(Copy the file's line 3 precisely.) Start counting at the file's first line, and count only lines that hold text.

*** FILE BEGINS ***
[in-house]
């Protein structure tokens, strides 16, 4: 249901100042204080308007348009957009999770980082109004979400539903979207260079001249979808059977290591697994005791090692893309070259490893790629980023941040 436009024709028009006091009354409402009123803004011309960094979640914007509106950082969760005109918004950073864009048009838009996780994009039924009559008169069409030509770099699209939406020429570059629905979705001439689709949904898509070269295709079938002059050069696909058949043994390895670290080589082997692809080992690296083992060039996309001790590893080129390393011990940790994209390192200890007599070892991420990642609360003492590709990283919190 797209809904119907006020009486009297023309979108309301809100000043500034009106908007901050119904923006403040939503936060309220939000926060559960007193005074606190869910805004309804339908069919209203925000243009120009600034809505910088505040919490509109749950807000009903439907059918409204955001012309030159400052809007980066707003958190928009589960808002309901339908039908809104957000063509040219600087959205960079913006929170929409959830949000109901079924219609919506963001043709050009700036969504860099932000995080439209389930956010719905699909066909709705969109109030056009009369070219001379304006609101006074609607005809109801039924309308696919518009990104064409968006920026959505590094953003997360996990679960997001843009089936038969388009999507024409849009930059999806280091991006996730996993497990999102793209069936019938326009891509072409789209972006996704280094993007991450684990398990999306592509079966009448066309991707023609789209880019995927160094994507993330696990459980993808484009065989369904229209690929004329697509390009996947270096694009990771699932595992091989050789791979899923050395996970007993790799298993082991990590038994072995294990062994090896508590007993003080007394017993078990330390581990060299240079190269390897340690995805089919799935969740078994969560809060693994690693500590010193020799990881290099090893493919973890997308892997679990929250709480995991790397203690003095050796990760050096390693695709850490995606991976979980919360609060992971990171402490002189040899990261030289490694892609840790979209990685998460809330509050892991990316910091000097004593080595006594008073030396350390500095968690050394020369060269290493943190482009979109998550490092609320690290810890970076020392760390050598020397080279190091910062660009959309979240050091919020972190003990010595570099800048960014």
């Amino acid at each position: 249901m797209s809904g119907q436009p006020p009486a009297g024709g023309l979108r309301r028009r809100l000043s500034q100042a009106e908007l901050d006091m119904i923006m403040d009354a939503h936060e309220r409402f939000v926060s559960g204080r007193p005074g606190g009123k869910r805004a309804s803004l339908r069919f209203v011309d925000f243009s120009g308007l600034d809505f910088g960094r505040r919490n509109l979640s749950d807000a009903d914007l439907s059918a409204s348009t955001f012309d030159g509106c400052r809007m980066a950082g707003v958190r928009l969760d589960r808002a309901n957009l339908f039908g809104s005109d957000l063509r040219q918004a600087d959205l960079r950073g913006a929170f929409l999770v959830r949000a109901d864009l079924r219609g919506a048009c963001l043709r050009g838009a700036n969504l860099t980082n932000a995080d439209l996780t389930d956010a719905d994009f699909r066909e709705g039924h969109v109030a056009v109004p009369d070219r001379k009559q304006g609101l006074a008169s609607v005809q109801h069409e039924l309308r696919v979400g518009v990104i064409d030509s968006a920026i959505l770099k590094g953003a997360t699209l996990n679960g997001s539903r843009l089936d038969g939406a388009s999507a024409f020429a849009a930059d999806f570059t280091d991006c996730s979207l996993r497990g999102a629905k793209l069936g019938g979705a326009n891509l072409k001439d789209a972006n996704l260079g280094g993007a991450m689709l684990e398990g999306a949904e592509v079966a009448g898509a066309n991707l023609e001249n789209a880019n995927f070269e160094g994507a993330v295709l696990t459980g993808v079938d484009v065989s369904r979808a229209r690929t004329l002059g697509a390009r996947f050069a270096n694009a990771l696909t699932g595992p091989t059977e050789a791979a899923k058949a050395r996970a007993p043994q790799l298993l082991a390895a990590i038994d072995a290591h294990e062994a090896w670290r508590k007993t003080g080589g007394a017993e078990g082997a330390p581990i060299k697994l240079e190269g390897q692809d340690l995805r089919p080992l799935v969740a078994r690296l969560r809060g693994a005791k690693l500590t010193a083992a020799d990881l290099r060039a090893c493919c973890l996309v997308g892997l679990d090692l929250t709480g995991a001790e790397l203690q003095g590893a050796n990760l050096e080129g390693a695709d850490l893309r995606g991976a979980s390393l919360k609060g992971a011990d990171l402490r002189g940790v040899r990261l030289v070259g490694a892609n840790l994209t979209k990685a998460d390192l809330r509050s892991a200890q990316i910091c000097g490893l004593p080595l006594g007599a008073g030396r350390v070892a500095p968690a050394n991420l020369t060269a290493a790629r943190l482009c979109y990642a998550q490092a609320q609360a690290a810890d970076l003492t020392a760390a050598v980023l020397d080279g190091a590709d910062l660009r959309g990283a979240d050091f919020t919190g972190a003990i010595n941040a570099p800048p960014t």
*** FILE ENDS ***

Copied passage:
């Amino acid at each position: 249901m797209s809904g119907q436009p006020p009486a009297g024709g023309l979108r309301r028009r809100l000043s500034q100042a009106e908007l901050d006091m119904i923006m403040d009354a939503h936060e309220r409402f939000v926060s559960g204080r007193p005074g606190g009123k869910r805004a309804s803004l339908r069919f209203v011309d925000f243009s120009g308007l600034d809505f910088g960094r505040r919490n509109l979640s749950d807000a009903d914007l439907s059918a409204s348009t955001f012309d030159g509106c400052r809007m980066a950082g707003v958190r928009l969760d589960r808002a309901n957009l339908f039908g809104s005109d957000l063509r040219q918004a600087d959205l960079r950073g913006a929170f929409l999770v959830r949000a109901d864009l079924r219609g919506a048009c963001l043709r050009g838009a700036n969504l860099t980082n932000a995080d439209l996780t389930d956010a719905d994009f699909r066909e709705g039924h969109v109030a056009v109004p009369d070219r001379k009559q304006g609101l006074a008169s609607v005809q109801h069409e039924l309308r696919v979400g518009v990104i064409d030509s968006a920026i959505l770099k590094g953003a997360t699209l996990n679960g997001s539903r843009l089936d038969g939406a388009s999507a024409f020429a849009a930059d999806f570059t280091d991006c996730s979207l996993r497990g999102a629905k793209l069936g019938g979705a326009n891509l072409k001439d789209a972006n996704l260079g280094g993007a991450m689709l684990e398990g999306a949904e592509v079966a009448g898509a066309n991707l023609e001249n789209a880019n995927f070269e160094g994507a993330v295709l696990t459980g993808v079938d484009v065989s369904r979808a229209r690929t004329l002059g697509a390009r996947f050069a270096n694009a990771l696909t699932g595992p091989t059977e050789a791979a899923k058949a050395r996970a007993p043994q790799l298993l082991a390895a990590i038994d072995a290591h294990e062994a090896w670290r508590k007993t003080g080589g007394a017993e078990g082997a330390p581990i060299k697994l240079e190269g390897q692809d340690l995805r089919p080992l799935v969740a078994r690296l969560r809060g693994a005791k690693l500590t010193a083992a020799d990881l290099r060039a090893c493919c973890l996309v997308g892997l679990d090692l929250t709480g995991a001790e790397l203690q003095g590893a050796n990760l050096e080129g390693a695709d850490l893309r995606g991976a979980s390393l919360k609060g992971a011990d990171l402490r002189g940790v040899r990261l030289v070259g490694a892609n840790l994209t979209k990685a998460d390192l809330r509050s892991a200890q990316i910091c000097g490893l004593p080595l006594g007599a008073g030396r350390v070892a500095p968690a050394n991420l020369t060269a290493a790629r943190l482009c979109y990642a998550q490092a609320q609360a690290a810890d970076l003492t020392a760390a050598v980023l020397d080279g190091a590709d910062l660009r959309g990283a979240d050091f919020t919190g972190a003990i010595n941040a570099p800048p960014t």